Last Saturday, in the company of 7 other chocolate lovers, I took a chocolate making workshop with Chocolat Chocolat, a beautiful chocolate shop on St. Andrew Street in Cambridge, that I’ve been a fan of for a long time. I can tell you now, there aren’t many finer ways of spending a Saturday.
The workshop was run at a nearby hotel by Isabelle Chappell owner, founder and chocolatier, and Lila who is the second chocolatier. We were given a brief introduction to their business and then whilst nibbling on white, milk and dark chocolate buttons, we were taught more about the ins and outs of good chocolate, tasting chocolate and tempering.
We first were taught about how to recognise good chocolate – the percentages of cocoa solids that good dark, milk and white chocolate should contain first of all. Then what else to look for – smell, chocolate that ‘snaps’ when broken and has a silky finish when it melts.
Tasting chocolate is something I didn’t know much about – we were taught how it should melt, the texture to look for (smooth, gently dissolves) and how good chocolate should be bittersweet when dark, instead of harsh and bitter. A good quality dark chocolate flavour can linger in your mouth for up to 45 minutes! This part of the course was in depth but not too long.
Next, some tasting! We were tasting single origin chocolate (from one area or country) – starting with a white chocolate made from Dominican Republic cocoa beans – I was really surprised by this one, it smelt like milk chocolate and tasted like white chocolate should be – not so cloyingly sweet, gorgeous.
We slowly made our way up the cocoa scale, next with a silky Venezuelan milk chocolate (43% cocoa), a fruity Peruvian 64% dark which tasted a bit like bananas. Next was a very dry and bitter Ugandan 80% – we were told in the earlier part that African chocolate can be drier, harsher and bitter, most artisan chocolatiers use South American chocolate as it has a mellower quality. The last on the list was 96% dark, completely savoury and very interesting to taste – it is a hit in the shop with those who can’t eat sugar.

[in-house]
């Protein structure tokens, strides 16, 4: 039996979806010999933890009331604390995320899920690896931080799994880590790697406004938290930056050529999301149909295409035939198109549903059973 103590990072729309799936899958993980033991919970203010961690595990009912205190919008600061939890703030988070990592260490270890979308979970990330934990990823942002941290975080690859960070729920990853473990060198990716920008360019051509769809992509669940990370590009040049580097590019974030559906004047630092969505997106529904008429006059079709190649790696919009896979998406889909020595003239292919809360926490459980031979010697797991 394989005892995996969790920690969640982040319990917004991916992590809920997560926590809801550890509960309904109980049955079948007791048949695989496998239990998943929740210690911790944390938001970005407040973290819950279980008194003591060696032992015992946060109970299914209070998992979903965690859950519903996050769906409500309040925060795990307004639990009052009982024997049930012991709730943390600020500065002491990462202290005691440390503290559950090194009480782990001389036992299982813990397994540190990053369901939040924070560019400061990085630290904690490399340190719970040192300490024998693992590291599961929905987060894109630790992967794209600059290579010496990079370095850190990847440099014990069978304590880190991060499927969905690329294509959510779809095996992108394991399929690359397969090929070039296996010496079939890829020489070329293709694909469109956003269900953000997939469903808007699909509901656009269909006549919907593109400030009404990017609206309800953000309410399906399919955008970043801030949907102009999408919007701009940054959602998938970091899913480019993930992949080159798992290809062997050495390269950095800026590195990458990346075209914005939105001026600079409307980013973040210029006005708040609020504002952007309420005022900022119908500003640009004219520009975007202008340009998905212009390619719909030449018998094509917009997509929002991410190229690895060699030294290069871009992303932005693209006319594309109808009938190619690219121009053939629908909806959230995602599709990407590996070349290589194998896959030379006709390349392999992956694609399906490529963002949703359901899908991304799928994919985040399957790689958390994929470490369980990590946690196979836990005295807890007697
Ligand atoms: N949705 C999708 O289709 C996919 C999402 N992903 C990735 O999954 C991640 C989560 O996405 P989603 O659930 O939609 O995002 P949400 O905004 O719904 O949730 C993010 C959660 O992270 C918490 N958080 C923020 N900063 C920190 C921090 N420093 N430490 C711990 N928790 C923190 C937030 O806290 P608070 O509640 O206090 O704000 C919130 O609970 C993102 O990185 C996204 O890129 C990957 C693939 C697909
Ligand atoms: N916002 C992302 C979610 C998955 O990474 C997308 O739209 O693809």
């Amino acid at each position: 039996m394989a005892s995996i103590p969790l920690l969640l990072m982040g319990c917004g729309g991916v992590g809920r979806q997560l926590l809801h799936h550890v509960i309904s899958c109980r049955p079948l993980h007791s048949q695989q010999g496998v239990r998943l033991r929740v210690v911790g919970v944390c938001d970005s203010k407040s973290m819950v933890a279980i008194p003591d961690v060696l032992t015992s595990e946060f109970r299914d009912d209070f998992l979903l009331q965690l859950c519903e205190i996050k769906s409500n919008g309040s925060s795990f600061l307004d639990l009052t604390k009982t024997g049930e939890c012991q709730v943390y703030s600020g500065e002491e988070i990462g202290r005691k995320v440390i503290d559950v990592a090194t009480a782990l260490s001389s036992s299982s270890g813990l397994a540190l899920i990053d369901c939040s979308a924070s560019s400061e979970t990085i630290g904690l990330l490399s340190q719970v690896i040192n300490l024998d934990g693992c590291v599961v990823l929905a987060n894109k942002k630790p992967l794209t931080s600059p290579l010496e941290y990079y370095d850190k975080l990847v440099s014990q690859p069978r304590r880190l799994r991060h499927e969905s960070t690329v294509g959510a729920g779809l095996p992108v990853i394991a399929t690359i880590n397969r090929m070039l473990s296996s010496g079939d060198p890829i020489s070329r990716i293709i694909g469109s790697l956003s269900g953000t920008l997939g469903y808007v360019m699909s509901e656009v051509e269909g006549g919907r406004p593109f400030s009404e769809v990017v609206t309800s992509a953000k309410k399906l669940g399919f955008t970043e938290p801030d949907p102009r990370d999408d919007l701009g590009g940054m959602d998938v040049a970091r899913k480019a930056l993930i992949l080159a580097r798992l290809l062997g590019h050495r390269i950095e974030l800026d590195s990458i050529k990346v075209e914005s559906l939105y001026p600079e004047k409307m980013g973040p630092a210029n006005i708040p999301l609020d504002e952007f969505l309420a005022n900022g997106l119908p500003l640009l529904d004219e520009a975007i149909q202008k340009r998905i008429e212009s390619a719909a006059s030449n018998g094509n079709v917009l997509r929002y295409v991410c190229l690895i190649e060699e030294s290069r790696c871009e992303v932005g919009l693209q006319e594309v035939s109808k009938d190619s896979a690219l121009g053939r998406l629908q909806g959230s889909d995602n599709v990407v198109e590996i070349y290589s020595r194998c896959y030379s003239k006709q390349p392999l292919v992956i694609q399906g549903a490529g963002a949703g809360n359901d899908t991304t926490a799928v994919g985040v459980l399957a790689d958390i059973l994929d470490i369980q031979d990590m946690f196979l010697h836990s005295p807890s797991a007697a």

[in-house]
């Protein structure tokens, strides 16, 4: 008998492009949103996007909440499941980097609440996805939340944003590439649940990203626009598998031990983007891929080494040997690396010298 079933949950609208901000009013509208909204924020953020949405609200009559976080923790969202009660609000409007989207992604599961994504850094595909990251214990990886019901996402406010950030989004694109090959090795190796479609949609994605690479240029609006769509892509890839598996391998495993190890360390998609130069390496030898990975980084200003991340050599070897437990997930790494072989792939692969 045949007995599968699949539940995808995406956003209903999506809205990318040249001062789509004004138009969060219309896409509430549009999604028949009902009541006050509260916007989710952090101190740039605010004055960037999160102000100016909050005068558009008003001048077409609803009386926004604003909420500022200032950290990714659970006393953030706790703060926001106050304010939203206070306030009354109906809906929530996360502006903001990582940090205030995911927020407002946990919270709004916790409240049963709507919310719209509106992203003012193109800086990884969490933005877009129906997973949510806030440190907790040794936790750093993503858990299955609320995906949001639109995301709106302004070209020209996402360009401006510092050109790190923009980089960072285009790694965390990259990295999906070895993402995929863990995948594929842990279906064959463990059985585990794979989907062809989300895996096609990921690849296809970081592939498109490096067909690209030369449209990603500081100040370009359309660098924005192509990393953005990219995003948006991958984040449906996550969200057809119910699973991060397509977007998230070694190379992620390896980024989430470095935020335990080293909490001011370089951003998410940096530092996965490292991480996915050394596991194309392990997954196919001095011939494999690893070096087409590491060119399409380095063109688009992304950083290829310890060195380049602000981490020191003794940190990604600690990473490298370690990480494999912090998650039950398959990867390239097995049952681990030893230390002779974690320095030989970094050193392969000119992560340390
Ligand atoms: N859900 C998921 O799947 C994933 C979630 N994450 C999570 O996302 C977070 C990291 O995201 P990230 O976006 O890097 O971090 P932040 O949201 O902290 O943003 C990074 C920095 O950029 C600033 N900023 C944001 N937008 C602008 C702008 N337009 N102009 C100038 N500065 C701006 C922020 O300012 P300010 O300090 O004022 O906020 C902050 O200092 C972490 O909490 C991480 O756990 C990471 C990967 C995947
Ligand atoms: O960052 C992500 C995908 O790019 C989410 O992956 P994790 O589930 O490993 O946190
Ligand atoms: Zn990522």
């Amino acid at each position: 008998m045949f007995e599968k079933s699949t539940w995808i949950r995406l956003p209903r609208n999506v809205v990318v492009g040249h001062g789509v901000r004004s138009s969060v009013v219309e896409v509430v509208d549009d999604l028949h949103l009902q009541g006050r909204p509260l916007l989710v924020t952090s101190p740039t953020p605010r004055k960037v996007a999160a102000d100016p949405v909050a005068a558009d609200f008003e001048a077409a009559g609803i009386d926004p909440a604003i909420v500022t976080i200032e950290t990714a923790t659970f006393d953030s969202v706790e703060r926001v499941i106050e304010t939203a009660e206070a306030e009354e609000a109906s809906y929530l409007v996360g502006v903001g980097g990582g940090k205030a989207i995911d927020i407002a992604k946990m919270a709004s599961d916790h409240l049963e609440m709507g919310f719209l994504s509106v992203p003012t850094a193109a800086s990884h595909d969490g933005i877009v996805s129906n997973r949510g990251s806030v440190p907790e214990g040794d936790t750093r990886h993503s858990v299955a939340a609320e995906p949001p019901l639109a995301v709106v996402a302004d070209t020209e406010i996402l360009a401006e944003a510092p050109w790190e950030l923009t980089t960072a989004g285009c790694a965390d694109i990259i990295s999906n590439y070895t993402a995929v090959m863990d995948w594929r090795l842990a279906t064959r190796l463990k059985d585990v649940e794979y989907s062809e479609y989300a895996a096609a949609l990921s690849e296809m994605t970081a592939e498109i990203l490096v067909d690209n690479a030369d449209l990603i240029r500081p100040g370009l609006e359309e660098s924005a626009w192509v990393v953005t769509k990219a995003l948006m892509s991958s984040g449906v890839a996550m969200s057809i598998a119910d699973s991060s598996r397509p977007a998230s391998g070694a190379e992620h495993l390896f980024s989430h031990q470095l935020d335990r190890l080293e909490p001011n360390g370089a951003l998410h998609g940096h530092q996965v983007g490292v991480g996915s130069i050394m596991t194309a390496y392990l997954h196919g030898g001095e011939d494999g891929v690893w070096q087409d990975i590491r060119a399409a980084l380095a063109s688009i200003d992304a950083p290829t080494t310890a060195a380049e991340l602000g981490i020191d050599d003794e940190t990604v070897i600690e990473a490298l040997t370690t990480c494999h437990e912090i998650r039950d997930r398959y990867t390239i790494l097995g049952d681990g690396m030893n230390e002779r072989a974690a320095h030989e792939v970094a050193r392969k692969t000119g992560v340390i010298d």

After the tasting we gathered around and watched Lila make the ganache from our truffles – made from melted dark chocolate and whipping cream, both at the same temperature. You slowly mix the cream in to the chocolate til it combines, and starts to thicken. Then you leave the mixture to cool and refrigerate – then it is truffle making time!
We were given a pre-refrigerated bowl of ganache between two and rolled out truffles on to a tray – then we were given more chocolate! This time it was tempered chocolate, so we could dip our rolled truffles – which then were coated in chopped nuts, chocolate vermicelli or flaked chocolate. Some were also kept simple with a roll of cocoa or raspberry sugar. Chocolate is so much fun to work with, and I may have eaten a few mistakes…
What was really nice, and a lovely way to finish up, was being able to box and bag our truffles to take home, tying them with ribbon and popping a label on them. I do like to prettify things.
Once our truffles, we made about 30 each, were carefully boxed up we were given a little pack including a 10% discount voucher to use in the shop (for a whole year!), notes from the talk earlier, recipes for truffles, soft caramels and a guide to tempering.
I really enjoyed the 3 hour course – it was a great mixture of theory and practical and Isabelle and Lila were so knowledgeable, really enthusiastic and always on hand to help. If nothing else, leaving with 30 handmade truffles and being told they must be consumed within 5 days is excellent.
Find out more about the Chocolat Chocolat workshops here.
If you’re in Cambridge I’d highly recommend popping into the shop for a bag of freshly made chocolates and a cup of thick hot chocolate.
I was invited to review the Chocolat Chocolat making workshop, thank you for inviting me!